Did you know that you can use wild cards in Google searches? Searching for ”premature * is the root of all evil” yields a lot of people quoting Knuth in an almost fanboy like fashion (though it seems that Tony Hoare is the actual source of the quote). I’d like to nominate ”Premature optimization is the root of all evil”, together with ”Goto considered harmful”, as the most tired and overrated quotes in computer science ever.
Don’t get me wrong, these quotes made a lot of sense thirty, or even ten years ago, but now that the ideas that they illustraded has been absorbed into the programming community, they do more harm than good. For example, Dijkstras paper titled ”Goto considered harmful” argued against the practices found in ALGOL and similar environments 36 years ago. Most common languages at the time had weaker support for structured programming, and the general consciousness about structuring code in the programming community was low, leading to ”spaghetti code” with goto’s all over, making it hard to figure out how the program actually worked. At that time, the condemnation of goto’s made sense.
Well, a lot have happened since that time, both language-wise and with programmer’s attitude towards the systems they’re building. ”Software ICs”, object-orientation, components, SOA… all leading to environments and programs that can grow quite large without collapsing under the weight of it’s own complexity (some say that we’ve exchanged the problems of ”spaghetti code” for that of ”ravioli code”, but that’s another discussion). When a programmer nowadays considers using ”goto”, it’s usually for situations where it actually makes sense (breaking out of nested loops, for example). Having the mantra ”Goto considered harmful” alive in the collective programming community consciousness actually makes things worse, as it discourages people for using the construct where it actually would make the program easier to read.
The quote about ”Premature optimization is the root of all evil” is more of a ”timeless” truth, but of course it’s basically a truism — premature anything, is by definition, never a good thing. The quote is rooted in a time where optimizing code would make it harder to read and maintain, and really is aimed against those micro-optimizations that make code harder to read (explicit loop unrolling, contrived program flow, unneccesary use of bitshifting and bitfields) without providing a huge performance benefit. However, this quote has been repeated so often, often in an authorative voice, that new programmers think that there’s something wrong with thinking about performance as you design and write the initial version of your program — fearing that it will lead to a design that is worse and a program that’s harder to maintain.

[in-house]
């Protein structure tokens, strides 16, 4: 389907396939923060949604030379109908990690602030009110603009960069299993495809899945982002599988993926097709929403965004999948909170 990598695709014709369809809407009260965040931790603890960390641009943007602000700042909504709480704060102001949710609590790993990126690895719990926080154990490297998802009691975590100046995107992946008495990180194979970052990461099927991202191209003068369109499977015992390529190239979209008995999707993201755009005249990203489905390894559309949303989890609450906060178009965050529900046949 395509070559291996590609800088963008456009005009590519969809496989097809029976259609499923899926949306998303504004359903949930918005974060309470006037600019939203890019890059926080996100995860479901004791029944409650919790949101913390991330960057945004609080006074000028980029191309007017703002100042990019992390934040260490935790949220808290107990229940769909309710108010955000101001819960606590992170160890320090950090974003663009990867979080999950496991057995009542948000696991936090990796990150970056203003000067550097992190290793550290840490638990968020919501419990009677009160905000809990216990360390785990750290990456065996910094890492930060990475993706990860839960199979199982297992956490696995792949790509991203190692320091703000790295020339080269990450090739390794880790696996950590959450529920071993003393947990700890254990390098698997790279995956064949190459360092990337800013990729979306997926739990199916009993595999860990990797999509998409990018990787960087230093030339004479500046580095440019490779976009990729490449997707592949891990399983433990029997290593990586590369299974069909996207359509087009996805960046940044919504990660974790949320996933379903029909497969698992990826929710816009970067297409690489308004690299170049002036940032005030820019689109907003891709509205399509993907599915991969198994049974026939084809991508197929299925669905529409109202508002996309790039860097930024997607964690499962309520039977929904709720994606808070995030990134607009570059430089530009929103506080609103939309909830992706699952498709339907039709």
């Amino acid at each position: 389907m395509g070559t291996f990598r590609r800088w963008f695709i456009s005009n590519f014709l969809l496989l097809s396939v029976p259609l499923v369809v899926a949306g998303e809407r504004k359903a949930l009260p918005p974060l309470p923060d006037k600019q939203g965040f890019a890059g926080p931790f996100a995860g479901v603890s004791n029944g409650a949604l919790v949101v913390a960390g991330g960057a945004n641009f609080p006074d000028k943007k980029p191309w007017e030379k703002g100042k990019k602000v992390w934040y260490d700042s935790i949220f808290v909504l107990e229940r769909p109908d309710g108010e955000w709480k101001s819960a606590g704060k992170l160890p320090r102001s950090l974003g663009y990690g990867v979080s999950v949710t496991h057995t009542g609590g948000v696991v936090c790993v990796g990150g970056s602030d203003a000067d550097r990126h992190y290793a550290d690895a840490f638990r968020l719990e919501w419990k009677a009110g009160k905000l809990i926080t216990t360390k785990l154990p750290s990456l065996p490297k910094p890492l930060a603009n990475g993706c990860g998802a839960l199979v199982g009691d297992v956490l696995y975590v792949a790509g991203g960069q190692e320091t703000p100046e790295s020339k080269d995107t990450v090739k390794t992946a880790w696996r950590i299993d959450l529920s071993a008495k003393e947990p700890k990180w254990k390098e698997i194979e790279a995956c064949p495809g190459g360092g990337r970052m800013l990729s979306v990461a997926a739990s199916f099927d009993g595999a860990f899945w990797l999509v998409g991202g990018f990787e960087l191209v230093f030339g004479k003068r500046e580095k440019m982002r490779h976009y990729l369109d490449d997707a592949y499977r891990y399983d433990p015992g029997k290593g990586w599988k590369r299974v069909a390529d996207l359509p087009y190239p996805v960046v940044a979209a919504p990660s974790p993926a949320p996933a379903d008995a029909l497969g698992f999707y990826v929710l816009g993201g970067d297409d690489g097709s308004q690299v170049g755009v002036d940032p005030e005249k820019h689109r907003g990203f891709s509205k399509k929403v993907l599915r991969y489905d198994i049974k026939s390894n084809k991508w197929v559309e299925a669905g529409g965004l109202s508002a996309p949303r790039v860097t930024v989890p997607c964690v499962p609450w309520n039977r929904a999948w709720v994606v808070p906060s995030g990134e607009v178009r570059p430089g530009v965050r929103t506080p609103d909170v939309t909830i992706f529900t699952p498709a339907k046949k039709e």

These fears do not match my experiences. I think it makes sense to think about performance through the design phase, particularly considering which pieces of code will be run often (I seem to recall statistics saying that 98% of a program’s running time is spent in 2% of it’s code), and what is needed to get those parts to run really fast. Of course, I don’t consider these optimizations to be premature.
I’ve seen cases where architectural descisions were made early on, without measuring performance, leading to a system that was not only slow, but basically impossible to optimize without rearchitecting. As these systems were built without much thought about performance, when the performance problems surfaced, it was basically too late. These scenarios are, in my experience, much more common than systems where optimization has made the code hard to read and maintain.
However, there are other stuff that often is done prematurely, and in my experience are a much larger source of evil — abstraction and/or generalization, things that are generally considered to be good things. New (or even experienced) programmers that are ambitious will often design overly generalized systems without being familiar enough with the problem domain to know which generalizations makes sense. Similarly, they will create abstractions through elaborate class hierarchies and interfaces with the intention that it will make the individual pieces of the system easier to understand, without realising that the abstractions get in the way of understanding the system as a whole.
Code that has been obfuscated by premature optimization attempts usually can be made more readable piece by piece, but an overengineered system with sophisticated class hiearchies that turned out not to match the problem domain is much harder to refactor into something useable. I wholeheartedly agree with this page on the original wiki that states:
”It’s probably important not to create an abstract base class or an interface until you can think of at least two descendants or implementations — that you are actually going to use right now”
When reading and understanding other peoples code, I find that it much more common to find it over-abstracted than under-abstracted. Maybe we need new quotes/cliches/memes to warn us of where the real risks actually are now, as opposed to where they were thirty years ago.
Next time, I’ll take apart the Fred Brooks quote ”Adding manpower to a late software project makes it later” 🙂